Article

Nato rearms as it hits 75

Defensive alliance Nato takes a tougher stance against Russia – as India offers Moscow more help in its war in Ukraine.

| 9 min read

This week’s meeting in Washington saw the leaders of Nato congratulate the organisation on expanding from 12 to 32 states and on its role offering protection to countries against invasion. It also saw Nato toughen its approach to Russia, provide more support to Ukraine, widen its interests in the Pacific Ocean area – as well as urging its members to re arm.

As Nato leaders started to assemble for their summit, Indian Prime Minister Narendra Modi was leaving Russia after signing up to a closer and more energetic Strategic Partnership with Moscow.

India has always sought to balance its contacts with the West with its friendships with the rest of the world. This time, Russia was after more Indian manufacturing of components and weapons needed in its Ukraine war, whilst India wanted to secure more Russian space and military technology and increase its reliance on Russian energy.

India is a reminder that Russia found new trade options to replace lost Western demand when wide-ranging sanctions were imposed following the invasion of Ukraine. Whilst both countries talk about climate change, both are wedded to fossil fuels. India was out to secure more Russian coal imports for its industrial development.

India and Russia talk of expanding their bilateral trade to $100bn by 2030. They are working on payments systems in their own currencies – to avoid the dollar and Western banks – and seek local solutions for insurance and freight. They are developing more trade routes, more technical exchanges and pursuing their common interest in space.

Mr Modi has been able to slip seamlessly from a state visit to Washington to receiving Russia’s St Andrews medal from Vladimir Putin in The Kremlin. India is large enough and powerful enough to be courted by both sides. Most of the tanks in the Indian army are supplied by Russia.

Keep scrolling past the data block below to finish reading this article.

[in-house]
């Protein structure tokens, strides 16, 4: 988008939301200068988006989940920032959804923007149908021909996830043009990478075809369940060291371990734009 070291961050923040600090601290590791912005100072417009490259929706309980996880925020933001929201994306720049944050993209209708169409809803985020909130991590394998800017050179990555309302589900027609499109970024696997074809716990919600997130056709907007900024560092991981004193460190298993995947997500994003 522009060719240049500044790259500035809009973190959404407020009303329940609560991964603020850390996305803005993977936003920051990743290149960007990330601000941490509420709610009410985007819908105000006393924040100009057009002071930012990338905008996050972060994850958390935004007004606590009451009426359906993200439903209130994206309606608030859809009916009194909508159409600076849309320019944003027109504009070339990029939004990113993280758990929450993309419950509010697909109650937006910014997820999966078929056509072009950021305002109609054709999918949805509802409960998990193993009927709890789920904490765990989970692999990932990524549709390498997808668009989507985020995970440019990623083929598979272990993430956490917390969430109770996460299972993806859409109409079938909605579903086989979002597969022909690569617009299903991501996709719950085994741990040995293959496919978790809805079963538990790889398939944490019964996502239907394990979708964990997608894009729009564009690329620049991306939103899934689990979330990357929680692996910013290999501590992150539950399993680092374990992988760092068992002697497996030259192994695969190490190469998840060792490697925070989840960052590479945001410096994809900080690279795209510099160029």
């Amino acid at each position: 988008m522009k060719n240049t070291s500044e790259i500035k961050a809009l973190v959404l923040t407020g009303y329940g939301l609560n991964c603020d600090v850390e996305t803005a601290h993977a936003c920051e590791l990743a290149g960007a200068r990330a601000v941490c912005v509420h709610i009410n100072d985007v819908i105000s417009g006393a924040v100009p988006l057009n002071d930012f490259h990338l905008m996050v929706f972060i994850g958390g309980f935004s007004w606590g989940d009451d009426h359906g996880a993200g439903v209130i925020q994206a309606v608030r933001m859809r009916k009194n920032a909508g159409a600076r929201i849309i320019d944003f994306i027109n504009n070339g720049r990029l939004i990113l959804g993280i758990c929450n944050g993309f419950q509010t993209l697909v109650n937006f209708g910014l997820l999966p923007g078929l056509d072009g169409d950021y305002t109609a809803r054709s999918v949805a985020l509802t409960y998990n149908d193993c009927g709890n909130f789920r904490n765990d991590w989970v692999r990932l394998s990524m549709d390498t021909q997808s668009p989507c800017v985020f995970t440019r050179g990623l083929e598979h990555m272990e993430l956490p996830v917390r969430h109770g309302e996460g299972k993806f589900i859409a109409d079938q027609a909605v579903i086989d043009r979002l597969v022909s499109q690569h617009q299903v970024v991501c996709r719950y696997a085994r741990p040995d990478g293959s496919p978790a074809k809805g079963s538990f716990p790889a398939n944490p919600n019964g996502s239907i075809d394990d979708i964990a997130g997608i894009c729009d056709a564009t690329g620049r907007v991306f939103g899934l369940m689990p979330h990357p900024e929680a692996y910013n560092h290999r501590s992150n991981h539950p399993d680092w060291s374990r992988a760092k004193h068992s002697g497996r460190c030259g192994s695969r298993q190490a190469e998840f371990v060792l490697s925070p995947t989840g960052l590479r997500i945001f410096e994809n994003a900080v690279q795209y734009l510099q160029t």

Nato focuses on Ukraine

Nato strengthened its stance against Russia at the Summit. Director General Jens Stoltenberg was blunt when he said the time to defend freedom and democracy is now, the place is Ukraine. He heralded what he called the world’s most successful, strongest and longest lasting alliance. He urged members to spend more on rearming and on backing Ukraine. He said there are “no cost-free options with an aggressive Russia as a neighbour. There are no risk-free options in a war”.

Ukraine has posed a series of problems for the US and leading Nato allies. Ukraine is not a member of Nato but wishes to become one. The alliance is sticking to its view that Ukraine cannot belong until the Russian war is settled. The Article 5 Security Guarantee of the Nato Treaty that asks members to assist a Nato state under fire therefore does not apply. Nonetheless, Nato condemns the Russian action and wants Ukraine to win.

So far, Nato has been very careful not to turn a Ukraine/Russia war into a Nato/Russia war, despite Russia saying they think Nato is heavily involved. This has meant Nato has declined to commit its own forces to the battles and has been selective about what equipment it supplies Ukraine. It has also imposed strict controls over use, to prevent Nato weapons being used on Russian soil.

Nato has discovered that its own stocks of ammunition and weapons are inadequate even for a limited but savage regional war and has struggled to meet demands for shells and air defence missiles.

Ukraine says that to win the war it needs to have more weapons from Nato and needs to be able to attack military targets in Russia with Nato-supplied weapons where these Russian bases and forces are going to attack Ukraine or being used to fire into Ukraine. Nato at this meeting has promised more air defence for Ukraine which would help.

Nato is also relaxing some of the limits on what weapons it will supply and how they can be used. President Volodymyr Zelenskyy is concerned that there is not more support forthcoming as he wishes to counterattack to relieve pressure on his lines and to make life more difficult for Russia. Ukraine thinks Nato is giving enough help to let them resist but not enough to win. This is prolonging the conflict and adding to the deaths and destruction.